I received a free digital copy of I’ll Be You from the publisher, all opinions are my own.
“You be me, and I’ll be you,” I whispered.
As children, Sam and Elli were two halves of a perfect whole: gorgeous identical twins whose parents sometimes couldn’t even tell them apart. They fell asleep to the sound of each other’s breath at night, holding hands in the dark. And once Hollywood discovered them, they became B-list child TV stars, often inhabiting the same role.
But as adults, their lives have splintered. After leaving acting, Elli reinvented herself as the perfect homemaker: married to a real estate lawyer, living in a house just blocks from the beach. Meanwhile, Sam has never recovered from her failed Hollywood career, or from her addiction to the pills and booze that have propped her up for the last fifteen years.
Sam hasn’t spoken to her sister since her destructive behavior finally drove a wedge between them. So when her father calls out of the blue, Sam is shocked to learn that Elli’s life has been in turmoil: her husband moved out, and Elli just adopted a two-year-old girl. Now she’s stopped answering her phone and checked in to a mysterious spa in Ojai. Is her sister just decompressing, or is she in trouble? Could she have possibly joined a cult? As Sam works to connect the dots left by Elli’s baffling disappearance, she realizes that the bond between her and her sister is more complicated than she ever knew.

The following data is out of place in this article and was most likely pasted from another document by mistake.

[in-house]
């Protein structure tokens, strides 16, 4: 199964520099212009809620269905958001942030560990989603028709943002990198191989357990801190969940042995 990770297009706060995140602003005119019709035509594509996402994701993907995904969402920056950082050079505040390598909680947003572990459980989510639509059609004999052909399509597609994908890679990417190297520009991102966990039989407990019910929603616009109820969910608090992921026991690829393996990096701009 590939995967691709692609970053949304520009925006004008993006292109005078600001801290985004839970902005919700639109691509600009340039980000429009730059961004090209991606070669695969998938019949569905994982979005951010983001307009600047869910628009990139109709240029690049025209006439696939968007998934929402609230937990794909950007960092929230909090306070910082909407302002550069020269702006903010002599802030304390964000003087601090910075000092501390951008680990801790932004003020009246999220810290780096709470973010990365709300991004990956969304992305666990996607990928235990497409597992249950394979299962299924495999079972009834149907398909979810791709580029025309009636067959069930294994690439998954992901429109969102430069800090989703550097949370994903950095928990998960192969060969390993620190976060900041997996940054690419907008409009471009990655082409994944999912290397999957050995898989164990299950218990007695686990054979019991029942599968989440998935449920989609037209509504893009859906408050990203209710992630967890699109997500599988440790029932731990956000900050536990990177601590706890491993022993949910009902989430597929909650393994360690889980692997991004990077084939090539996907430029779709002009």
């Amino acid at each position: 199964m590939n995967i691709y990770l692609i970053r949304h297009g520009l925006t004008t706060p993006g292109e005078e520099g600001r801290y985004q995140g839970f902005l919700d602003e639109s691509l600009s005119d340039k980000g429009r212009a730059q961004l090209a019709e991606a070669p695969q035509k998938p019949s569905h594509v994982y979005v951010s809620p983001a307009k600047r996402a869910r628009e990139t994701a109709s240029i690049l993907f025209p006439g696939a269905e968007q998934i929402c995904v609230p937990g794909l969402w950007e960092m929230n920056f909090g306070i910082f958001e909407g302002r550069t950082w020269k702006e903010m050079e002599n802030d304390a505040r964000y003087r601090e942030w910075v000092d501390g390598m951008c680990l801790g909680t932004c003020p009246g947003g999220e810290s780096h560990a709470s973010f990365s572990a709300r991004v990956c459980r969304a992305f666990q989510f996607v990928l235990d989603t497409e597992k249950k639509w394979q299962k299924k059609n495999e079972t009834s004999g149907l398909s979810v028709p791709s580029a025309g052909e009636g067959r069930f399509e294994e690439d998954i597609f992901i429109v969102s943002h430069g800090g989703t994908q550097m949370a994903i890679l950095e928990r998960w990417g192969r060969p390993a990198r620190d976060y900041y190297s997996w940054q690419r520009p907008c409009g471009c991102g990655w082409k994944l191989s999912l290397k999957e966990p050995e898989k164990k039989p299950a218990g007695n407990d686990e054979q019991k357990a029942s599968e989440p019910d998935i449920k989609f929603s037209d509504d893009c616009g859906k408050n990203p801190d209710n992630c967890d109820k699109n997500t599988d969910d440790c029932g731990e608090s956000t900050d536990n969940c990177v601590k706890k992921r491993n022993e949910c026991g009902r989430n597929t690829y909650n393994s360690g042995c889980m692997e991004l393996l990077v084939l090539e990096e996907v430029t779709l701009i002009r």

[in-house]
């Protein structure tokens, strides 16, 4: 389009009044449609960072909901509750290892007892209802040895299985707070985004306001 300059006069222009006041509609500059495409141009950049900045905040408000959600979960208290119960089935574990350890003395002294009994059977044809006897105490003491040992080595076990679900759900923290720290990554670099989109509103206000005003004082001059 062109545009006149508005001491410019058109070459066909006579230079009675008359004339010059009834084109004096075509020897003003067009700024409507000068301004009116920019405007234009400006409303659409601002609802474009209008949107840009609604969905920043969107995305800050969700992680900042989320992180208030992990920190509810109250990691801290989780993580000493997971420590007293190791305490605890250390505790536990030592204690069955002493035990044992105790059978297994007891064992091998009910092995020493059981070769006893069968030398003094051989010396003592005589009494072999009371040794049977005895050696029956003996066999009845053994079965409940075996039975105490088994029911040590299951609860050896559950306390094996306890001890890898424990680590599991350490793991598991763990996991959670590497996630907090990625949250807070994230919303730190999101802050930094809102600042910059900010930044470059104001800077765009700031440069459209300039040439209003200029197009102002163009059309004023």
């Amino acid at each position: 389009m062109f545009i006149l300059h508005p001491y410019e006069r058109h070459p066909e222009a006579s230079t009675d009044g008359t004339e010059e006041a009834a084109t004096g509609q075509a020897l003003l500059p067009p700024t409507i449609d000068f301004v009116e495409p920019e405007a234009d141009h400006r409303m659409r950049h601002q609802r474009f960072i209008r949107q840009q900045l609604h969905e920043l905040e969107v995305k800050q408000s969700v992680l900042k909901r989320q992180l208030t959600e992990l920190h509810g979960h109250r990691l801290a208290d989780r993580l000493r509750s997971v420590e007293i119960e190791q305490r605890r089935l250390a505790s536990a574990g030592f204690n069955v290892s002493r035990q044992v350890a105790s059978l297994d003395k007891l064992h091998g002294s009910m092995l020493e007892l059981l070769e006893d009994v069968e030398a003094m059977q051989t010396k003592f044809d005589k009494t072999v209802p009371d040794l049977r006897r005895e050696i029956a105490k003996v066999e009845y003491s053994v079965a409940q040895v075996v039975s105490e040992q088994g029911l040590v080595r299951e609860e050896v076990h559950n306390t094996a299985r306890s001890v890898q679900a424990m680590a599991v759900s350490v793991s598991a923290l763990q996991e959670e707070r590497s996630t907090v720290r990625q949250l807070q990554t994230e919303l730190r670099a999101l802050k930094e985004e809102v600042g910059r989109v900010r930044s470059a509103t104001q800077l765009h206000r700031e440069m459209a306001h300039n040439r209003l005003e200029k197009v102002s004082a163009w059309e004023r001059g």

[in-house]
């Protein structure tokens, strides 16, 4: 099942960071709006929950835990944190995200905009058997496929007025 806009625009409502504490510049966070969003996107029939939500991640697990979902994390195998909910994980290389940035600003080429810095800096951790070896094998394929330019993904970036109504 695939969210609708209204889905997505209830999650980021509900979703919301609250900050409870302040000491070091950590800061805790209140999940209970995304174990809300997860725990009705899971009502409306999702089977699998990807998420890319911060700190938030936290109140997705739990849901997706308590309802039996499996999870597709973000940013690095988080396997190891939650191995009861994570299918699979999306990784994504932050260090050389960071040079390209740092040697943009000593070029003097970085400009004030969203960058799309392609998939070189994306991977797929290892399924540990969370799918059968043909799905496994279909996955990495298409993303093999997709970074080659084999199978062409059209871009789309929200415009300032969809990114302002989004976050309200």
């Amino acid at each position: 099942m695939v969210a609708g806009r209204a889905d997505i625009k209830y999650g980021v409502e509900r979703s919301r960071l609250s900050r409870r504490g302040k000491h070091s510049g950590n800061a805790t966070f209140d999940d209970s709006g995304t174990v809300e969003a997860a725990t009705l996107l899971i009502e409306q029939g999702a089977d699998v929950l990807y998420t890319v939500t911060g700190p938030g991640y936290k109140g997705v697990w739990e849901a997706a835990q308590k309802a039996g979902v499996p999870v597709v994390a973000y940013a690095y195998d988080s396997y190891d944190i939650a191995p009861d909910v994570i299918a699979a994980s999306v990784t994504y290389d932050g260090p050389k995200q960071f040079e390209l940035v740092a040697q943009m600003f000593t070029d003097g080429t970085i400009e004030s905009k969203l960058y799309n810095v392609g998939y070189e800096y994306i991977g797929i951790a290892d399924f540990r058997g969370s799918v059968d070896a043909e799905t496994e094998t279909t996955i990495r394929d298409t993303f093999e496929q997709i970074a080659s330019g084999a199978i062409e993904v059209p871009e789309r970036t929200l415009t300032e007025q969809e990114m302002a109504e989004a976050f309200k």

Janelle Brown is carving her own path in the thriller world, she writes novels that stand apart from other more gimmicky popcorn thrillers. I’ll Be You is another wonderful book under her belt. This one blends a story of twin sister, their lives both together and apart, both in the past and the present. The paths these two sisters have forged leads to some poor choices, life mishaps, and then: one gigantically horrible mistake. While each sister is guilty of her own misdeeds, they aren’t what you would expect.
I enjoyed getting to read about these sisters and see how they were there for each other, whether they were together or apart. I found their relationship to be very realistic; that is to say, it was far from idyllic or perfect. The first half of the book did start to lull just a bit for me, but the second half I couldn’t read fast enough. I appreciated the honestly, the rawness and the thrilling elements of this book. I want to call it a literary thriller, because it goes much deeper than you would expect for the genre. I highly recommend this book and others by Brown.